Viveca makes bike paths softer

More and more people are cycling, a trend deemed to be good for public health. But statistics also show that the number of injuries from cycling have risen since 2010. Tackling the problem will probably mean a number of different solutions, one of which could be Viveca Wallqvist's soft asphalt.

Viveca Wallqvist is a scientist at SP, the Technical Research Institute of Sweden. She became interested in how road surfaces could be improved for cyclists and how to reduce injuries in the event of a fall in 2013.
"I was inspired by the materials used on playgrounds," she says. "They contain rubber from recycled tyres, and I began to research using similar material for bike paths."

Several advantages

Most cyclists are injured in solo accidents, and better paving should be able to reduce injuries. Her new 'bike asphalt', with rubber granules mixed in gives lower friction than normal asphalt, which reduces the risk of falling off, and is softer as well, reducing the risk of injuries if the worst happens.
"Rubber makes asphalt more absorbent," says Viveca, which reduces the risk of skin and skeletal injuries. You could describe it as building a form of protection into the path itself,
and scientists see a number of other benefits with rubber, such as an indication of lower ice formation. There are also hopes for lower risk of cracks in the paving and of punctures and wear on bike tyres. But they believe that the biggest potential lies in the reduction of the risk of injury whilst being able to recycle an under-utilised resource.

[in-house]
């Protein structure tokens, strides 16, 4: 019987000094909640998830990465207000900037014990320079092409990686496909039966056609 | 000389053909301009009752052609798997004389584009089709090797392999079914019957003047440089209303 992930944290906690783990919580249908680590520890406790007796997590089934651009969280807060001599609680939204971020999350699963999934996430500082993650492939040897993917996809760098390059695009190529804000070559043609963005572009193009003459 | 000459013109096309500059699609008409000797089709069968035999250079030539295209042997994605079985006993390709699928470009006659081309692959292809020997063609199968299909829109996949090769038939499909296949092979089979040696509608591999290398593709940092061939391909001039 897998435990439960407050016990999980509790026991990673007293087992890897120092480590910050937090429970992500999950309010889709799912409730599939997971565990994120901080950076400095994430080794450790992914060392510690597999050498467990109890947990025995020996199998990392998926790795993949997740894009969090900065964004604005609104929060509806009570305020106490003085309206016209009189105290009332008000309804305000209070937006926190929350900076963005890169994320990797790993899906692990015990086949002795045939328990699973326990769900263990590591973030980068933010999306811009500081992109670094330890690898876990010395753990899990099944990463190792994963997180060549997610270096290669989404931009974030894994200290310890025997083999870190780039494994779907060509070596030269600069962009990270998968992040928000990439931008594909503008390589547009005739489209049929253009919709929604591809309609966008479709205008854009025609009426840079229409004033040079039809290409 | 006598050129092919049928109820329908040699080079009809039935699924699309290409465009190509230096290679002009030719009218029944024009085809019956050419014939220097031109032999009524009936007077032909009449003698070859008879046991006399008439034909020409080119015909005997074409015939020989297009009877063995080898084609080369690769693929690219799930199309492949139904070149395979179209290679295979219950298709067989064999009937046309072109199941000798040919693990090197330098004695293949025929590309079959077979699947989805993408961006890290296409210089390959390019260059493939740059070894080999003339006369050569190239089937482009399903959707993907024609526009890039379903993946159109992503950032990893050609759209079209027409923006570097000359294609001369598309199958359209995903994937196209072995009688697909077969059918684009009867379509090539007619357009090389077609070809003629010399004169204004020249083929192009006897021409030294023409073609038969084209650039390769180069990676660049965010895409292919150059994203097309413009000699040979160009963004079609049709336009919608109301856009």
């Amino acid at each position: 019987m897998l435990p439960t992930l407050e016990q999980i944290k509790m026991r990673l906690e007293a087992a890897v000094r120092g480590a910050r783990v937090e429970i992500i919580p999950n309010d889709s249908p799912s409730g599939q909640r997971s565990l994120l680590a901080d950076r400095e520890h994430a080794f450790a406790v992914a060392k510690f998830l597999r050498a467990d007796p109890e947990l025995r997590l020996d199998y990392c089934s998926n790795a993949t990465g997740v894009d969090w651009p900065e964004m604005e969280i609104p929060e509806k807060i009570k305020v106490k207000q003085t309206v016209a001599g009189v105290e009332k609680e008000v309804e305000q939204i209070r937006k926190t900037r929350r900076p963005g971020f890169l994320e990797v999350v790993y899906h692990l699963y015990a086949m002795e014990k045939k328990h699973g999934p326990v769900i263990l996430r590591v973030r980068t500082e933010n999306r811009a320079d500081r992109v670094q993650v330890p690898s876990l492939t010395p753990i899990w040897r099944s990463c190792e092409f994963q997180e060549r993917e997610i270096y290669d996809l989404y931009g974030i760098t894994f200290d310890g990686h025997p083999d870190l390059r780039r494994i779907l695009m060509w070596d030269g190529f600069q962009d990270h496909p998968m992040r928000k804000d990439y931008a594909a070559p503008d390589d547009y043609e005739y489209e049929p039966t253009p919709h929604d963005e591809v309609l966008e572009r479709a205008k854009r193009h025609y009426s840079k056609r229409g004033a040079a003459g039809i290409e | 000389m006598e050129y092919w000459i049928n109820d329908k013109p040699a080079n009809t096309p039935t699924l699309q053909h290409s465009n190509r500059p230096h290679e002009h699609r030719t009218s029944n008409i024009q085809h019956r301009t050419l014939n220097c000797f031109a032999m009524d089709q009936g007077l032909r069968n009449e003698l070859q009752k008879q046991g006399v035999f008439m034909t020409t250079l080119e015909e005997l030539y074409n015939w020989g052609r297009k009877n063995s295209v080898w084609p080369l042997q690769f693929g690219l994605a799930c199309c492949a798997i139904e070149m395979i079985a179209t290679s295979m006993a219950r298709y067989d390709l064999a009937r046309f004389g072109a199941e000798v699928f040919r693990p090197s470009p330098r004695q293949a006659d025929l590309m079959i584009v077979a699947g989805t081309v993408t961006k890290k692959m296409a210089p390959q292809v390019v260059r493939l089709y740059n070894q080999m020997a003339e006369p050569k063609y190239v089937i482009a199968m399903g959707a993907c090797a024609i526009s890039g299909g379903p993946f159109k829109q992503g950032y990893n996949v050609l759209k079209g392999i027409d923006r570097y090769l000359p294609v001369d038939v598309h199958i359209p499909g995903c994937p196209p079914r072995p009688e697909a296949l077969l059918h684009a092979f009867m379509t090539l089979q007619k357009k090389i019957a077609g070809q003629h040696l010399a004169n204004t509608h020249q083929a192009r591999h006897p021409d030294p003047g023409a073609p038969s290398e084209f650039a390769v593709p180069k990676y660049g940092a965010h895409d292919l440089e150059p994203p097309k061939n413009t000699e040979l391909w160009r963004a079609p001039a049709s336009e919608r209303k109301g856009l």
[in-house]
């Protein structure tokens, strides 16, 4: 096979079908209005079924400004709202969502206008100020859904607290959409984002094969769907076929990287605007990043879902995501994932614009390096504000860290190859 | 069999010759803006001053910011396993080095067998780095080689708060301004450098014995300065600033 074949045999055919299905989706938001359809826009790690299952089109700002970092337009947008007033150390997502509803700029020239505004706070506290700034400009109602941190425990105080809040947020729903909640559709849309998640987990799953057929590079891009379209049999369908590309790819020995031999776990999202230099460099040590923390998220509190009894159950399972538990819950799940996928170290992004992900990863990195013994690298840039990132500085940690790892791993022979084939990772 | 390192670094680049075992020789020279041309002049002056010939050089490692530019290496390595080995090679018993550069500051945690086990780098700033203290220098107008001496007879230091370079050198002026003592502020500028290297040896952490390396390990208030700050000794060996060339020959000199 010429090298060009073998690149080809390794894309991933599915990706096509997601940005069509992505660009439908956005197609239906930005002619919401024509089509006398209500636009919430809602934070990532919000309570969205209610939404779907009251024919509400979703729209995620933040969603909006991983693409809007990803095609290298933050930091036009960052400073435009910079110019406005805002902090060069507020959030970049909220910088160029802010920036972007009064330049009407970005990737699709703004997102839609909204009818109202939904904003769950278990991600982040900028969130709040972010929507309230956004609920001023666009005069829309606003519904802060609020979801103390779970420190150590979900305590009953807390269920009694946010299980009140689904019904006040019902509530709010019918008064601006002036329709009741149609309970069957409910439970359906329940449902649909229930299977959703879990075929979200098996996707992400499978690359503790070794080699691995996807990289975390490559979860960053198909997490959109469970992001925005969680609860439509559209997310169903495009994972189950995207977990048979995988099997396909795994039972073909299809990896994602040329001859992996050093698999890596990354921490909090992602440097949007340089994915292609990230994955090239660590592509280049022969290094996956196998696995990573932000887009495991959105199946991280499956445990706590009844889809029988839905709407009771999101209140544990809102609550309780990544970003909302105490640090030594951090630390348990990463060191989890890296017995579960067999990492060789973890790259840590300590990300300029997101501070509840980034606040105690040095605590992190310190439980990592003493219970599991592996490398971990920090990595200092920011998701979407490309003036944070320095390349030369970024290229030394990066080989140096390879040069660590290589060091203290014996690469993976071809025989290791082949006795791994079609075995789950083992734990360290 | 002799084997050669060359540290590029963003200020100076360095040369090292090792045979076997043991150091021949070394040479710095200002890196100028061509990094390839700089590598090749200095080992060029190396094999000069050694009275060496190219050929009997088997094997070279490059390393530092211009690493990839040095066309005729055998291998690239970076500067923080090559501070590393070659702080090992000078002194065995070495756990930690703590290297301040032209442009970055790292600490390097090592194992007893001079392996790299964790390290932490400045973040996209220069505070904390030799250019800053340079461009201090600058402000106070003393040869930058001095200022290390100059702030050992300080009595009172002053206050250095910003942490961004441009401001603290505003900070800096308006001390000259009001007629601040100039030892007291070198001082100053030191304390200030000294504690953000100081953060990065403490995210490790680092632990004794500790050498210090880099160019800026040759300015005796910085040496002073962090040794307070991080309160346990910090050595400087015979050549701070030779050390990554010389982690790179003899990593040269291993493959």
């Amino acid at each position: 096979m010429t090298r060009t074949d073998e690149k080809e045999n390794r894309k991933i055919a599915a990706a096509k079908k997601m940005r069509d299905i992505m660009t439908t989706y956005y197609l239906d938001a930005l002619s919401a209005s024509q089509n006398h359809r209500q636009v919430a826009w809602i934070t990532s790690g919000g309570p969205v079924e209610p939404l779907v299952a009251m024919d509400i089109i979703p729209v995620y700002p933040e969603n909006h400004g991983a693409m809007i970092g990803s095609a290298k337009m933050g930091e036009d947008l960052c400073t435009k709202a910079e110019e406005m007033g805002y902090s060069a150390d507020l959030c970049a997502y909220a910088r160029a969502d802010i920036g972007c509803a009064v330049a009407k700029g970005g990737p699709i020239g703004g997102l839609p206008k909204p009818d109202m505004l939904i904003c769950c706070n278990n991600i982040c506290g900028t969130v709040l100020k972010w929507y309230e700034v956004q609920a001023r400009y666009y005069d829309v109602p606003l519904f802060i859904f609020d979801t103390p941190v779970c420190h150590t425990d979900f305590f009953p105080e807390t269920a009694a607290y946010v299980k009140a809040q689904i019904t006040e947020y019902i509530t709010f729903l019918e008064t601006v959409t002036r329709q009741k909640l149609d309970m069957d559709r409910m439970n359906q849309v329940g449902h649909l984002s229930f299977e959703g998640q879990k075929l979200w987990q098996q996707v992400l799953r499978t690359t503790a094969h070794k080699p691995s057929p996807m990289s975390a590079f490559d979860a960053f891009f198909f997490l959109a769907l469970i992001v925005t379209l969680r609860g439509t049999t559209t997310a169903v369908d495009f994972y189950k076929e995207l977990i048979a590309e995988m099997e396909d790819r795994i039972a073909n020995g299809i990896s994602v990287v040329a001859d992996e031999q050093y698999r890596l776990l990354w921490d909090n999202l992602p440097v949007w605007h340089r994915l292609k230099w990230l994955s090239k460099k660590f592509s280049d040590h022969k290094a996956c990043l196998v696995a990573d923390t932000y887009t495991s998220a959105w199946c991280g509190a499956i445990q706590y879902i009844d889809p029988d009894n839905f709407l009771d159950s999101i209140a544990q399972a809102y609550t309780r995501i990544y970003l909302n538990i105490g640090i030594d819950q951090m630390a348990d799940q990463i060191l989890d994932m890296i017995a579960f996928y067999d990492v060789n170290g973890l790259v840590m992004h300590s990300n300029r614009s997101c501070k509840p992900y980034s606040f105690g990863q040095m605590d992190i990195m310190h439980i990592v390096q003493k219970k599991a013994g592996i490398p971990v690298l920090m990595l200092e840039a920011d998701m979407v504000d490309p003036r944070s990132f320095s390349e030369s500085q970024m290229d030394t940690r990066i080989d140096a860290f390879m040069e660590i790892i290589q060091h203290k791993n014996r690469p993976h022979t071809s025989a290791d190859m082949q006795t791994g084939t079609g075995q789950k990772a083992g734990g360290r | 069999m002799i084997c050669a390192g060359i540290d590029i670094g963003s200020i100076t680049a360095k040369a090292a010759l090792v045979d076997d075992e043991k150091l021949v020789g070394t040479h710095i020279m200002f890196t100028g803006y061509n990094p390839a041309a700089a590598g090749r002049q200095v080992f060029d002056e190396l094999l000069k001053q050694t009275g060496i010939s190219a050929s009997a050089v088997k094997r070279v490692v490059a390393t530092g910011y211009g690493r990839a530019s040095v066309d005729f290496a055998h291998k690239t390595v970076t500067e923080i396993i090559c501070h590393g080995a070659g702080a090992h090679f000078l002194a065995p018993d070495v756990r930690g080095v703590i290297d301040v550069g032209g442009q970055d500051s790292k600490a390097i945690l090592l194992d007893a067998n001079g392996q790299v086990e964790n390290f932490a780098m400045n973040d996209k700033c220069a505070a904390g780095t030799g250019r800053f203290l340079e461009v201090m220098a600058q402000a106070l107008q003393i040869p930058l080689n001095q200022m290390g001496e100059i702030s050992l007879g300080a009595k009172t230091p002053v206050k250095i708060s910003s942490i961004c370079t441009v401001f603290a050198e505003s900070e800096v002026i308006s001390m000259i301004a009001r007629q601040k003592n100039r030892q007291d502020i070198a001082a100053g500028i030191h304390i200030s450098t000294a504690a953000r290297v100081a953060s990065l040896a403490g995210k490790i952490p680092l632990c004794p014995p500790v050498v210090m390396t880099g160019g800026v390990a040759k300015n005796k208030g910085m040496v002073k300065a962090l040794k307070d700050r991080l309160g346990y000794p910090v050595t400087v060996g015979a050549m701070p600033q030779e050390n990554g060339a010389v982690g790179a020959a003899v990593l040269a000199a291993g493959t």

Research in progress

Introducing new material into asphalt mean new processes, such as pre-treatment. Rubber has previously been shown to break down bitumen, the binding agent used in roads, which weakens the asphalt. It therefore has to be pre-treated with bitumen before being mixed into the asphalt. Pre-treatment is one of the big issues being addressed in Viveca's research at this time.
"The problem is that no one sells bituminised rubber in Sweden at the moment. Which means the rubber has to be treated abroad, which is not ideal given the extra transport involved," explains Viveca. To be able to pre-treat in Sweden, we need more understanding of the process - and the equipment.

A fine material

Wallqvist sees benefits for the environment in being able to recycle such a fine material as tyre rubber instead of only using it as fuel, but also believes that controls will be needed as long as the market still has older tyres with outdated softeners. We also need to ensure that anyone working with the material does not encounter working environment problems.
"We are awaiting a report on the effects on the working environment from mixing rubber in asphalt," says Viveca. "The report has been delayed, but we hope that it will be published before the summer.
We have every reason to meet demand."